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Community Essay : The Lost Art of Letter-Writing Empowers Kids : Even children who have little taste for learning may rise to the occasion when it comes to writing to their heroes.

September 20, 1993|MICHAEL LEVINE | Entertainment public relations executive Michael Levine, author of "The Kid's Address Book" (Putnam/Perigee 1992), a reference book, lives in Los Angeles. and

Most parents mean well and strive to give their children a financial, educational, moral and spiritual foundation. But today, we bear witness to the Nintendo-ization of American youth.

One mother I know actually told me, with pride, that she only allows her child "four hours a day in front of the screen." She was proud; I was paralyzed. Kids who spend an inordinate amount of time watching the tube will surely go down in history--not to mention math, science and English.

Parents have abdicated much of the responsibility to guide their children properly. Into the vacuum have rushed psuedo-heroes like Arnold Schwarzenegger, Madonna or professional wrestlers.

One way to make an improvement is to acquaint children with their own inherent power. If they can, in some way, fashion their own fate and make a direct impact on the world around them, they will come away with a restored sense of self-reliance. They will become who they are, not what the media tell them they should be. One clear and effective way to do that is to teach our kids to write letters.

The contemporary essayist Paul Bowles once wrote: "In other centuries this (letter-writing) was taken for granted. Not any longer. Only a few people carry on true correspondence. No time, the rest will tell you. Quicker to telephone. Like saying a photograph is more satisfying than a painting. There wasn't all that much time for writing letters in the past either; the time that's found generally can be for whatever gives pleasure."

The element of pleasure is missing for most people when contemplating writing. If only they experienced the fun and gratification of letter-writing. Writing is nothing more than guiding a dream, and we all know how enjoyable dreams can be.

For kids, the trick is helping them comprehend that letter-writing will bring results. Although writing can be a pure pleasure in and of itself, writing letters is specifically designed to communicate with someone else. Implicit in the act of writing and sending a letter is the active dialogue between the minds of two people. No, it's not as fast as calling, but I dare say that the pen is mightier than the car phone. Kids instinctively grasp this. I've known shy children barely able to look another human in the eye who can find wondrous forms of expression when they write to another. I've seen the thrilled reaction of a third-grader getting a reply from "Home Alone" star Macaulay Culkin after writing a fan letter. In cases like these, kids can control their destiny in a world ruled by big people.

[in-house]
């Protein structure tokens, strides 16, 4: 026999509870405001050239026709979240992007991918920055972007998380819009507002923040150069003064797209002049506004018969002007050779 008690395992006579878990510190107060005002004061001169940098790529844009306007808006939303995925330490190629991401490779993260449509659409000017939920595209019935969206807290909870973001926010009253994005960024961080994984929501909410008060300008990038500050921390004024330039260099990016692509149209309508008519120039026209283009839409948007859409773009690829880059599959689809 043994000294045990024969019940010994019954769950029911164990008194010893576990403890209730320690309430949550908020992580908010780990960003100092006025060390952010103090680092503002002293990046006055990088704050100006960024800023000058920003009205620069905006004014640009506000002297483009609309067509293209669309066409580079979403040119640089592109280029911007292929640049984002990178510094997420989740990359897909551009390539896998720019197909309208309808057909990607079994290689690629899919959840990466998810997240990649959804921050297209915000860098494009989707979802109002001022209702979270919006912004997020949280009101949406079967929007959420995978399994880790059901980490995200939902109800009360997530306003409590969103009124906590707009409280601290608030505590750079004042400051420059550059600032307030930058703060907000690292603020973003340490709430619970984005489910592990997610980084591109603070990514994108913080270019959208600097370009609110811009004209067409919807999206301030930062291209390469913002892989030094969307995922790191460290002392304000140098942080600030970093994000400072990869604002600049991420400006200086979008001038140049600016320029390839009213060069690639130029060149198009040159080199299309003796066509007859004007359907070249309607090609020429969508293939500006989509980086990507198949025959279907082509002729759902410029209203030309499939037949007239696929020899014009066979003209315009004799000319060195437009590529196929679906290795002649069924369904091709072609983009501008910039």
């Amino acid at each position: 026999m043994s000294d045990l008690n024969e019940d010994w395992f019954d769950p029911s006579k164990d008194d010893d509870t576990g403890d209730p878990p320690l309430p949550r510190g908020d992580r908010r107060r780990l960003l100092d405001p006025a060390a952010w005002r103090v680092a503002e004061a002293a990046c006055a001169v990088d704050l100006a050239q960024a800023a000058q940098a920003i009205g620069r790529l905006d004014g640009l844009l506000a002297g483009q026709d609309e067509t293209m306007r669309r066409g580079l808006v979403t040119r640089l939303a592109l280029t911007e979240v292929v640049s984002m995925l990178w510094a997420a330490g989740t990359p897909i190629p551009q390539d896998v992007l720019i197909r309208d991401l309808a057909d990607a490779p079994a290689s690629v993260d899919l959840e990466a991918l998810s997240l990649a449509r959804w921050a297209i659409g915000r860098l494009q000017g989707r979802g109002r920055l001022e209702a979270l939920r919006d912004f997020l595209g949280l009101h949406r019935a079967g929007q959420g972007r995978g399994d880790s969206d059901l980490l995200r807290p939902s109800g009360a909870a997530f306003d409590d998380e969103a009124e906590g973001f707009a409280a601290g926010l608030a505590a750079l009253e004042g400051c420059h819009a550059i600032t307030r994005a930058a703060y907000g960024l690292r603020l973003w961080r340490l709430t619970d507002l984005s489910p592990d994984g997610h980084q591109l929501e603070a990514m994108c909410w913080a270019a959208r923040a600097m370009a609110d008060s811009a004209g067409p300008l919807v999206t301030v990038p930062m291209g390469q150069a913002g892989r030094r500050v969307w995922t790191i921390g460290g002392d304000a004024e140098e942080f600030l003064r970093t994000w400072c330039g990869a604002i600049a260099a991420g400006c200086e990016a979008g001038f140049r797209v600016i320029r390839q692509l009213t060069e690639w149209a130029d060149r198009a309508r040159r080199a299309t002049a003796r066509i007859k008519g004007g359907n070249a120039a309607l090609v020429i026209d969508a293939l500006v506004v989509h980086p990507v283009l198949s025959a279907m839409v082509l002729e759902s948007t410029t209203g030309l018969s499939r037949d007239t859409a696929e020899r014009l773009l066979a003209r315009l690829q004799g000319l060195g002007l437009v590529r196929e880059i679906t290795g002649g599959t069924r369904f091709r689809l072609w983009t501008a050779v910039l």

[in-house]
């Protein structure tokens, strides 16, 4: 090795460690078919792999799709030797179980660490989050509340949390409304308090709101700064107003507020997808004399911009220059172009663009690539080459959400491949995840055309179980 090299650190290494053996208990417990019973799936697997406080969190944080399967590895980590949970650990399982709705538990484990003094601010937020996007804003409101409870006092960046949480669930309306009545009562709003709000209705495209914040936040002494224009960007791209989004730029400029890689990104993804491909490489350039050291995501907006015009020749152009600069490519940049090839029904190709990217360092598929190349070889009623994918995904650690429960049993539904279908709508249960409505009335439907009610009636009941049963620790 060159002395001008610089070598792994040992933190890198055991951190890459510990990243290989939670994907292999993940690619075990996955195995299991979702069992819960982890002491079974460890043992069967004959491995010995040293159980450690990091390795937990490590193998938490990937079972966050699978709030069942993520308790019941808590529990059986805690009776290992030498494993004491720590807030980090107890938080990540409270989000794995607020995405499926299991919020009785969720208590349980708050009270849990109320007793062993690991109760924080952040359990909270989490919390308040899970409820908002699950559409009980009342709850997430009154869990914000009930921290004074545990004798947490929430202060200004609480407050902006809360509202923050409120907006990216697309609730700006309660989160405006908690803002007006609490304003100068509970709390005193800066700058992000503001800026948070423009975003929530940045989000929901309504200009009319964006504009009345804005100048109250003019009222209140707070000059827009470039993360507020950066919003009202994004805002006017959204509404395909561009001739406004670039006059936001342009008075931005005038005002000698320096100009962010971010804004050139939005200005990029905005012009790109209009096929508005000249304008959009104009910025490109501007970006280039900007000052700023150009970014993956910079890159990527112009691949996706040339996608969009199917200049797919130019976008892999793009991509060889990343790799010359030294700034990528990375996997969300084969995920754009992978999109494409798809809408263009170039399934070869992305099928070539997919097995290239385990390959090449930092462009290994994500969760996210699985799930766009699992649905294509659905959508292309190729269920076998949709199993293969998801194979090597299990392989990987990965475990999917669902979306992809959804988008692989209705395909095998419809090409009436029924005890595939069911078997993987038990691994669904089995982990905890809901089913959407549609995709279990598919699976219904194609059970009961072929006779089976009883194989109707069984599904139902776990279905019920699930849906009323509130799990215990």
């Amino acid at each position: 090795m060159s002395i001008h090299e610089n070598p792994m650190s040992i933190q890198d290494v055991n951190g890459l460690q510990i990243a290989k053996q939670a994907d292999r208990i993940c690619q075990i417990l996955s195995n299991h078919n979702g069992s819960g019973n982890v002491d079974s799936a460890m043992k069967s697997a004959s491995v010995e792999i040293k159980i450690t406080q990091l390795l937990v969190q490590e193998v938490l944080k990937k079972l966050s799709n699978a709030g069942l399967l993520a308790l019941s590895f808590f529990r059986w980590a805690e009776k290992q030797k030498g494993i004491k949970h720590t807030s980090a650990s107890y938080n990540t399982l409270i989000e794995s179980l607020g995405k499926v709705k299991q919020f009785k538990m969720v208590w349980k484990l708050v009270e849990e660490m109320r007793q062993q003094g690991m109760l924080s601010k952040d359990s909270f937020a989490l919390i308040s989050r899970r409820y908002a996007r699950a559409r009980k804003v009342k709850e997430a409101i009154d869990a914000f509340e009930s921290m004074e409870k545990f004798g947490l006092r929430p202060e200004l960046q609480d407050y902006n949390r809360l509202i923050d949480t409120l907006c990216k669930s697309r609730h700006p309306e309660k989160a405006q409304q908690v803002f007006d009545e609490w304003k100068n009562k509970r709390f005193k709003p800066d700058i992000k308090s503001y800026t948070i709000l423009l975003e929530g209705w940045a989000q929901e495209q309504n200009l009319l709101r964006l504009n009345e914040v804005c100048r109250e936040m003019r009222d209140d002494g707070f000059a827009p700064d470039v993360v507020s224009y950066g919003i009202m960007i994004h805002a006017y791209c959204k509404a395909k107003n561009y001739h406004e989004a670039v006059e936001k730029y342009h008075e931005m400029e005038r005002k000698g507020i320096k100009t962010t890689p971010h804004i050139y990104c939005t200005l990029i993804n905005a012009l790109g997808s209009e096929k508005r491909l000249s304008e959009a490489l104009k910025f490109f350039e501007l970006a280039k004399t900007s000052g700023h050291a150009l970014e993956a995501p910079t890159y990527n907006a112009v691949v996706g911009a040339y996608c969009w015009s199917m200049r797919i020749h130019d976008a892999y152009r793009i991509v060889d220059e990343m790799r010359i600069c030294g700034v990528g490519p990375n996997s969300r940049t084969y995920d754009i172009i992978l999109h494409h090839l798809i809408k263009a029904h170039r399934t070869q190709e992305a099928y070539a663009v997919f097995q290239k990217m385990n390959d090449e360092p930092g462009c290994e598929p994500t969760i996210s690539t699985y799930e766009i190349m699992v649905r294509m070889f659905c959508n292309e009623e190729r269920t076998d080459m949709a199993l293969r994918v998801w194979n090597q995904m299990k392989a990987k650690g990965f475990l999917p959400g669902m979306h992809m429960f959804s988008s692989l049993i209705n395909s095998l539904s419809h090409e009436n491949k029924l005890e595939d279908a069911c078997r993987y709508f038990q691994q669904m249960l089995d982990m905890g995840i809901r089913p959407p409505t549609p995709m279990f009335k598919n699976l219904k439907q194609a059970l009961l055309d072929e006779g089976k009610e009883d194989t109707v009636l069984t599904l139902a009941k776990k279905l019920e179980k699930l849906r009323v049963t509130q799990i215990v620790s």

But what kind of letter should they write, and to whom? The answers are as varied as children. The letter can be a question or a complaint; a request or a declaration of love; a confession or a condemnation. The old axiom "kids are people, too" is undeniably true, and children comprise no less complex constellation of feelings, opinions, hopes and desires than adults do. Not only should we treat them accordingly, but we should engage them in viewing themselves that way.

Writing letters is purposeful work. Kids who normally rebel against learning drills will rise to the occasion when it comes to writing to their heroes, especially when their their letters are answered. Writing is a great habit to develop and a hard habit to break. If kids can develop a love and appreciation for writing, or communicating, or interacting, and for taking action, then they will be well on their way to becoming good citizens, caring adults and builders of tomorrow's civilizations. It all begins with a pen and a blank piece of paper.

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